Three key differences between a Chapter 7 bankruptcy case and a Chapter 13 bankruptcy case are:

• In a Chapter 7 case you are allowed to get rid of all of your unsecured debt, but in a Chapter 13 case you are required to pay back a percentage of that debt. Unsecured debt includes things like credit cards and medical bills.
• In a Chapter 7 case you will most likely have to pay the full balance on your car if you want to keep it, but in a Chapter 13 you only have to pay the vehicle’s value. You are also permitted to pay a lower interest rate on your auto loan in a Chapter 13, but in a Chapter 7 you will be asked to pay the contract rate in most instances. This difference in repayment for cars can save thousands in a Chapter 13, versus what is repaid in a Chapter 7.
• A Chapter 7 usually only takes a few months, while a Chapter 13 can last up to five 7ears. This is because in a Chapter 13 you come up with a plan of repayment, and make a plan payment to cover the majority of your debts. In this way a Chapter 13 is similar to reorganization or consolidation of debt.

As you can see, both chapter of bankruptcy offer financial relief and benefits. For a determination of what type of case you qualify to file, call our office for an in-depth analysis of your specific financial situation.

For more information about how to handle overwhelming debt, contact us at We will help by coming up with solutions that work for you.

Can I Be Turned Down To File Bankruptcy?

If you are in financial distress and thinking about filing for bankruptcy, one concern you might have is whether you will be allowed to file. Because let’s face it, if you cannot pay all of your bills you want to be sure that you have a solution, and if bankruptcy is not an option you will have to keep looking. So it becomes extremely important to know whether your request to file a case will be granted, or if the Court can block you from filing.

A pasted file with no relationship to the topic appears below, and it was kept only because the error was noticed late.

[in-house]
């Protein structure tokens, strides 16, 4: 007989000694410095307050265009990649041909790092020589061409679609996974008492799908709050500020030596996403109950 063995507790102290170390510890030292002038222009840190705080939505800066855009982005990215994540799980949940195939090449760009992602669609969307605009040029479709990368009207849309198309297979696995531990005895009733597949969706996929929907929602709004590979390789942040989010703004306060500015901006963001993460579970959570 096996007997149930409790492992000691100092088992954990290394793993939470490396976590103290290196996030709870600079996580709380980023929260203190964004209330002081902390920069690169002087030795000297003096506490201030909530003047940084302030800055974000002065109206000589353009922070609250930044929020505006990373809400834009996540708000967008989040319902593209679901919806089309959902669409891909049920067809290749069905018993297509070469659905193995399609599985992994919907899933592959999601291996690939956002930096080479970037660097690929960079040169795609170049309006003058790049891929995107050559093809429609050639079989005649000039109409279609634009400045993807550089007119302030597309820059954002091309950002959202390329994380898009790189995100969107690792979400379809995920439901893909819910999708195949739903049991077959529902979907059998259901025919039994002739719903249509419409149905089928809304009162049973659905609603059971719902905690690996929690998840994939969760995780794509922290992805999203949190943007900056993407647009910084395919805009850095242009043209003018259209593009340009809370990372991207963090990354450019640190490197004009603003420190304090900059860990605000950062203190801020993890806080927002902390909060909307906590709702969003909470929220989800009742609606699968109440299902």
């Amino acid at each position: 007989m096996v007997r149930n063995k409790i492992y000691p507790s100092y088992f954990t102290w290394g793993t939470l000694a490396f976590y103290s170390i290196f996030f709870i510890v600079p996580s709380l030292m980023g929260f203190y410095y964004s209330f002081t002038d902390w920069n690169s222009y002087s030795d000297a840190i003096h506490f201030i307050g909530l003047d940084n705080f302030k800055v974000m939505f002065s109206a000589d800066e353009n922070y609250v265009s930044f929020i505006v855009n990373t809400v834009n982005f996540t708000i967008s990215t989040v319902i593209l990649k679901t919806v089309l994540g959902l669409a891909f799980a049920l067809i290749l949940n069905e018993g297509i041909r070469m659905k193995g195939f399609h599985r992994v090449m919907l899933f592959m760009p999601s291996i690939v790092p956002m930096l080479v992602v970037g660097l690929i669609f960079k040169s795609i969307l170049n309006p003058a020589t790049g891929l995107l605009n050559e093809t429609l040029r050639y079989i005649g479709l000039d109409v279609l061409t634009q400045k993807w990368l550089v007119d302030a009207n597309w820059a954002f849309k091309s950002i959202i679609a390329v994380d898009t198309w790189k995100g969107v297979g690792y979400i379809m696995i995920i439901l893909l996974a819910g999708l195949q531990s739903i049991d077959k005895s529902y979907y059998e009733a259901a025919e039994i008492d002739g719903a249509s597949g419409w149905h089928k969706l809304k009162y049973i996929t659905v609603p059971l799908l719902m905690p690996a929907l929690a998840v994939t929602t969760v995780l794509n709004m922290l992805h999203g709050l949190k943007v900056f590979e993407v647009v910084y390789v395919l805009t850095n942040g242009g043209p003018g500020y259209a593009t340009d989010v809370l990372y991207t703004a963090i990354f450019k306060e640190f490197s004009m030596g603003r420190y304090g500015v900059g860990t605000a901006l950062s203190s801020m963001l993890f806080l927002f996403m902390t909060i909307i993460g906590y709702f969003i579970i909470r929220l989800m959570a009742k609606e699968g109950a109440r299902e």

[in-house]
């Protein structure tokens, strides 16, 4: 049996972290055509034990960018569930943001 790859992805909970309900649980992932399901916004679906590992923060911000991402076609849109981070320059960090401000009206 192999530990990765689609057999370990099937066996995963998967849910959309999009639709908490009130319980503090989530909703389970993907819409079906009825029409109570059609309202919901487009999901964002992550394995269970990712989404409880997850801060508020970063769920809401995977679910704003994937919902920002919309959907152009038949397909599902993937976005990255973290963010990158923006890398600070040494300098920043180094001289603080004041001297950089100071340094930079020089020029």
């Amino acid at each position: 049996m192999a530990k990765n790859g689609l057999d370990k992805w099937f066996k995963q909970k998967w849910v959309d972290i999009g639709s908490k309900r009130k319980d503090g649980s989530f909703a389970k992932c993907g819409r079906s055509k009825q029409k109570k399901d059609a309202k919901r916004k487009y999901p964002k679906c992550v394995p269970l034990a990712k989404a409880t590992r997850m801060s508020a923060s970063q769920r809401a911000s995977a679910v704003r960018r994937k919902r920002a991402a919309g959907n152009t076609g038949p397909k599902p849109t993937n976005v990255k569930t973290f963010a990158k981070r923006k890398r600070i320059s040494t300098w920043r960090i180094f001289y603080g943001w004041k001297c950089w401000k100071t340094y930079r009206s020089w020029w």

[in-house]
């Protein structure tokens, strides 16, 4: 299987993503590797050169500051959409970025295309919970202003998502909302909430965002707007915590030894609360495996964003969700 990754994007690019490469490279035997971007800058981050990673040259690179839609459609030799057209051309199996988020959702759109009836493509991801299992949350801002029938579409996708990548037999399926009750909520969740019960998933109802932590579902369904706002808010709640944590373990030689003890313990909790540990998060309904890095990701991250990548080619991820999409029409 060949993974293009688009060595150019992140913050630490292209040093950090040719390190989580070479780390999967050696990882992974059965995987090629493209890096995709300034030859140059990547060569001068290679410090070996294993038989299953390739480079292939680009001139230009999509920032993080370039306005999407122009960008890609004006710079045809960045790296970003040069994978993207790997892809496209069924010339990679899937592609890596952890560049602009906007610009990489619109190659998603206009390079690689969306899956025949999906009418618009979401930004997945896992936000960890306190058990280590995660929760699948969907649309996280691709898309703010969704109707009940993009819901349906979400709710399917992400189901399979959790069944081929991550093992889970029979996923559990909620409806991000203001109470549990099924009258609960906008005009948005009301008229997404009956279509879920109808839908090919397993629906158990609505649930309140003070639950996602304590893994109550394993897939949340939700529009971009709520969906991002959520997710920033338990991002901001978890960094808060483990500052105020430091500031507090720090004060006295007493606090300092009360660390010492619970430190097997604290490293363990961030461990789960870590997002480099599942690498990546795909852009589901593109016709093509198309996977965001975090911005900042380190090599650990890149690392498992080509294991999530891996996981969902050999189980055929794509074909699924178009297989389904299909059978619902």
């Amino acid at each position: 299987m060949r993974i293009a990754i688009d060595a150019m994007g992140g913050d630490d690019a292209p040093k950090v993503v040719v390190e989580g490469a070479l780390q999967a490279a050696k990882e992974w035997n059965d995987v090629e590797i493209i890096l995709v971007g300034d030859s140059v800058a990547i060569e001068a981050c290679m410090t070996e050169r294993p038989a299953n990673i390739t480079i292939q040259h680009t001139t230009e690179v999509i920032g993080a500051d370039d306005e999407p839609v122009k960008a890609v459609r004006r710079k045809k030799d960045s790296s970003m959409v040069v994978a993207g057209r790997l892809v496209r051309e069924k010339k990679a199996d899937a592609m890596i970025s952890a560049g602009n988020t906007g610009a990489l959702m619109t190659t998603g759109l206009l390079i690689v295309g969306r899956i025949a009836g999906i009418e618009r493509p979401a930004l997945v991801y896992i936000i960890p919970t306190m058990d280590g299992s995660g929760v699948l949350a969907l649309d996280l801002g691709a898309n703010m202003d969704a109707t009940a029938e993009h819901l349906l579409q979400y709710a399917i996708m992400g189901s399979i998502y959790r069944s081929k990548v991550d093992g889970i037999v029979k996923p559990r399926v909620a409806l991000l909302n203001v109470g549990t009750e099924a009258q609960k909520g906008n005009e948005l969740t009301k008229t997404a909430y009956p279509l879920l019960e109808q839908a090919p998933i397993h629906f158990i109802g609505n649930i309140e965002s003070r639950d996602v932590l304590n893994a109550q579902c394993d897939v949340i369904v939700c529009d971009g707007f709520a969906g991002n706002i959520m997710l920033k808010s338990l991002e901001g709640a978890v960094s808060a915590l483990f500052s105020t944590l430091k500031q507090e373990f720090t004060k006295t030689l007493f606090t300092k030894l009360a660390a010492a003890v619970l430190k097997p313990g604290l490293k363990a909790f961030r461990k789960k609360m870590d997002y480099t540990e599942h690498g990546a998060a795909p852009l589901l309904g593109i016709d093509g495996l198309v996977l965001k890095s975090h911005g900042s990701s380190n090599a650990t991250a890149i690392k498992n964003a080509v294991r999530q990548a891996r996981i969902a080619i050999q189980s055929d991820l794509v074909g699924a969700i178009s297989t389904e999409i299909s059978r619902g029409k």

It is uncommon to be denied the right to file bankruptcy, but it can happen. The most common way to get a case dismissed is by having a prior filing too close in time to your current filing. Here are the rules on how often you can file for the protection of bankruptcy:

• You can file a subsequent Chapter 7 case only if 8 years from a prior Chapter 7 case has passed.
• You can file a new Chapter 13 case two years after the date you filed a prior Chapter 13.
• You have to wait four years between a Chapter 7 discharge and the initiation of a Chapter 13 case.
• If you want to file a Chapter 7 case after having filed a Chapter 13 case, the wait time in between cases is six years.

The idea behind these timelines is that by making people wait to file subsequent cases, there is a lower chance that the bankruptcy laws will be abused. When the laws were changed in 2005 many creditors complained about the frequency with which some people were filing cases. What this meant for lenders was that they would make loans, have them discharged in bankruptcy, and then lose money a short time later when they made new loans that were included in a new bankruptcy soon after the first case. So when it came time to rewrite the rules, the lenders made their voice heard and lobbied for stricter rules on re-filing. This does not mean that you cannot file more than one case, you just have to be aware of the timing.

For help with your questions about bankruptcy, contact us at We will help by coming up with solutions that help get you back on your feet.

Do I Have To List All Of My Debts If I File Bankruptcy?